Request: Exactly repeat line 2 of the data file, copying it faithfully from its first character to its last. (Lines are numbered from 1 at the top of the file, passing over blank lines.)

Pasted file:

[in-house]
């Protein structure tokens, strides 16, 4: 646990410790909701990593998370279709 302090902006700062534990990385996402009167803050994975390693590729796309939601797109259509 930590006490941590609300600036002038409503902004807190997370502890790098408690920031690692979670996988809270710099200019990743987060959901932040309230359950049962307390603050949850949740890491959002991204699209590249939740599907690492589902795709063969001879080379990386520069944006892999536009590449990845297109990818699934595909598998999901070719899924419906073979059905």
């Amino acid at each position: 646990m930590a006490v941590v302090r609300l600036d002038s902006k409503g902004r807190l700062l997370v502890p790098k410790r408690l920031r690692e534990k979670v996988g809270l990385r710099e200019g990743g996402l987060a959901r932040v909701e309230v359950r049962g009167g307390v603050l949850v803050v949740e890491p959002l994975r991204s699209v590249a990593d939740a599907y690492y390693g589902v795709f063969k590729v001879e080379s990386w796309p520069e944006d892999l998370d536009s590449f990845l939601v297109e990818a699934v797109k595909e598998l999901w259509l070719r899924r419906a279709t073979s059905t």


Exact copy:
């Protein structure tokens, strides 16, 4: 646990410790909701990593998370279709 302090902006700062534990990385996402009167803050994975390693590729796309939601797109259509 930590006490941590609300600036002038409503902004807190997370502890790098408690920031690692979670996988809270710099200019990743987060959901932040309230359950049962307390603050949850949740890491959002991204699209590249939740599907690492589902795709063969001879080379990386520069944006892999536009590449990845297109990818699934595909598998999901070719899924419906073979059905």